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Carl Gustav Carus | Romantic painter

Carl Gustav Carus (3 January 1789 - 28 July 1869) was a German** physiologist and painter, born in Leipzig, who played various roles during the Romantic era. A friend of Johann Wolfgang von Goethe**, he was a many-sided man: a doctor, a naturalist, a scientist, a psychologist, and a landscape painter who studied under Caspar David Friedrich**.

  • Life and work
In 1811 he graduated as a doctor of medicine and a doctor of philosophy. In 1814 he was appointed professor of obstetrics and director of the maternity clinic at the teaching institution for medicine and surgery in Dresden.

He wrote on art theory. From 1814-1817 he taught himself oil painting working under Caspar David Friedrich, a Dresden landscape painter. He had already taken drawing lessons from Julius Diez and subsequently studied under Julius Schnorr von Carolsfeld at the Oeser drawing academy.
When the King of Saxony, Frederick Augustus II, made an informal tour of Britain in 1844, Carus accompanied him as his personal physician. It was not a state visit, but the King, with Carus, was the guest of Queen Victoria and Prince Albert at Windsor Castle, and Carus was able to visit many of the sights in London and the university cities of Oxford and Cambridge, and meet others active in the field of scientific discoveries.
They toured widely in England, Wales and Scotland, and afterwards Carus published, on the basis of his journal, The King of Saxony's Journey through England and Scotland, 1844.

He is best known to scientists for originating the concept of the vertebrate archetype, a seminal idea in the development of Darwin's theory of evolution. In 1836, he was elected a foreign member of the Royal Swedish Academy of Sciences. Carus is also noted for Psyche (1846).
Carl Jung credited Carus with pointing to the unconscious as the essential basis of the psyche.
Although various philosophers, among them Leibniz, Kant, and Schelling, had already pointed very clearly to the problem of the dark side of the psyche, it was a physician who felt impelled, from his scientific and medical experience, to point to the unconscious as the essential basis of the psyche. This was C. G. Carus, the authority whom Eduard von Hartmann followed. (Jung [1959] 1969, par. 259)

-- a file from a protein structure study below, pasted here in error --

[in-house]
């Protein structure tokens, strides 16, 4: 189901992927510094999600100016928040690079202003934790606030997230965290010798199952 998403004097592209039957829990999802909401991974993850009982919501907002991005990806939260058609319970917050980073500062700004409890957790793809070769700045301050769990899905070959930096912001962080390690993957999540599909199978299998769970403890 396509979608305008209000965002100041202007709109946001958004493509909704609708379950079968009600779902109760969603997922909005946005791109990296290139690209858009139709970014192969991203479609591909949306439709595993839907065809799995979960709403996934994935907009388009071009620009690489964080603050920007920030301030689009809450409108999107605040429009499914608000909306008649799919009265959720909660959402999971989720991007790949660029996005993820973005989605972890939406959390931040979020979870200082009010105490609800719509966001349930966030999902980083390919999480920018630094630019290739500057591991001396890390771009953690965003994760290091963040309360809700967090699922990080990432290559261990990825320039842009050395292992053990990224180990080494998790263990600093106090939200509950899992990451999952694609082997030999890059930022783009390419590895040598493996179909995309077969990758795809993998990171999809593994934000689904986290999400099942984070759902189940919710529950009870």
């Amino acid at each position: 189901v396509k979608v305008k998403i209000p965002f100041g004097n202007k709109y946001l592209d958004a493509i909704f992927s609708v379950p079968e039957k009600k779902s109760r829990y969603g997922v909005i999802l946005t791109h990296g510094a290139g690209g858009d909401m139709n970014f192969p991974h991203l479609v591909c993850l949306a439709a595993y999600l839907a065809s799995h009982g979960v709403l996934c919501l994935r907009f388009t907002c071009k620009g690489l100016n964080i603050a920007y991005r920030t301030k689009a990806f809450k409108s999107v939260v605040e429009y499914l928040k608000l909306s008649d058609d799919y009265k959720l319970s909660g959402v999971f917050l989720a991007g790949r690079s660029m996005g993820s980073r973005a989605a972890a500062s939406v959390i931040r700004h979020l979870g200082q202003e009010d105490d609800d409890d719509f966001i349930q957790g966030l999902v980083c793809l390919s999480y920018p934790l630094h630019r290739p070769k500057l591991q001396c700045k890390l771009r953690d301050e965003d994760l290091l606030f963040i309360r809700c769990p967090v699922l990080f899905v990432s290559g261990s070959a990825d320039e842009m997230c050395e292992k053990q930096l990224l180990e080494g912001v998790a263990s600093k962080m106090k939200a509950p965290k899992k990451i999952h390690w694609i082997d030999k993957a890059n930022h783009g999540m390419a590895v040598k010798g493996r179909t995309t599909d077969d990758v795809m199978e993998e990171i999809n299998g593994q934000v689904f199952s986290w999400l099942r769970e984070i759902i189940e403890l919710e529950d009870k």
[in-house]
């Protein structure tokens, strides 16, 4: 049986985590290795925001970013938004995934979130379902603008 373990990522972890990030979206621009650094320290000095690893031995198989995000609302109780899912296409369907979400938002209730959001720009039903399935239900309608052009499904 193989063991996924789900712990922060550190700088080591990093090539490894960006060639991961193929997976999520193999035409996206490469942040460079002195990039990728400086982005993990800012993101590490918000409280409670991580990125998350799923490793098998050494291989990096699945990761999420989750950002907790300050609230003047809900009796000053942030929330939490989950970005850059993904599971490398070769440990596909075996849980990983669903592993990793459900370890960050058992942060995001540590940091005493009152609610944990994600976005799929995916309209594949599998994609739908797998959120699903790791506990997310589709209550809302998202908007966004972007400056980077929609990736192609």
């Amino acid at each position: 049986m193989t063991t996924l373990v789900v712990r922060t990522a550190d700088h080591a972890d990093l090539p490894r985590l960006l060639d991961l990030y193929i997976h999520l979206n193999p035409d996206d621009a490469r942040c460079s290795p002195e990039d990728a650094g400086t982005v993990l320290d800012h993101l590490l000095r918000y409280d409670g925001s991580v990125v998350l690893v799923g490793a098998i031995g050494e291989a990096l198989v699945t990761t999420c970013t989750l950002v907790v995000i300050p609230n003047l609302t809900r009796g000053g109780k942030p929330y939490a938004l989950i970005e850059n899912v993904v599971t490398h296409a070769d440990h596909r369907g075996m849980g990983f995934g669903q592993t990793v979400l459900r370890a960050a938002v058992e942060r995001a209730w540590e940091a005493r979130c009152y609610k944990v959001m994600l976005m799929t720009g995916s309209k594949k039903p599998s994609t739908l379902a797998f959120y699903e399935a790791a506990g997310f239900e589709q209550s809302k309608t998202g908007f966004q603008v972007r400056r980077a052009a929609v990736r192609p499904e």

Carus died in Dresden. He is buried in the Trinitatis-Friedhof (Trinitatis Cemetery) east of the city centre. The grave lies in the south-west section, against the southern wall. The grave is currently (2015) identified for removal due to non-payment of fees.
The standard author abbreviation Carus is used to indicate this person as the author when citing a botanical name. | © Wikipedia

Carl Gustav Carus (Lipsia, 3 gennaio 1789 - Dresda, 28 luglio 1869) è stato un fisiologo e pittore Tedesco**.
Amico di Johann Wolfgang von Goethe**, fu un uomo dai molti lati: dottore, naturalista, scienziato, psicologo e avvocato della teoria secondo cui corpo e mente dipendono dall'equilibrio di principi antagonisti. Pittore di paesaggi, ebbe lezioni di pittura da Julius Diez e successivamente studiò con Julius Schnorr von Carolsfeld all'accademia di pittura di Oeser. 
Dal 1814-1817 fu autodidatta per la pittura ad olio lavorando insieme a Caspar David Friedrich**.
Nel 1811 si laureò dottore di medicina e ricercatore.
Nel 1814 fu promosso professore di ostetricia e direttore della clinica di maternità nell'istituzione insegnante per la medicina e la chirurgia di Dresda. Lavorò anche su teorie artistiche.
È meglio conosciuto agli scienziati per la creazione di un archetipo vertebrato, un'idea riproduttiva nello sviluppo della teoria evoluzionistica di Charles Darwin.
Alla sua figura è stato dedicato il lungometraggio Caspar David Friedrich - Grenzen der Zeit di Peter Schamoni (1986).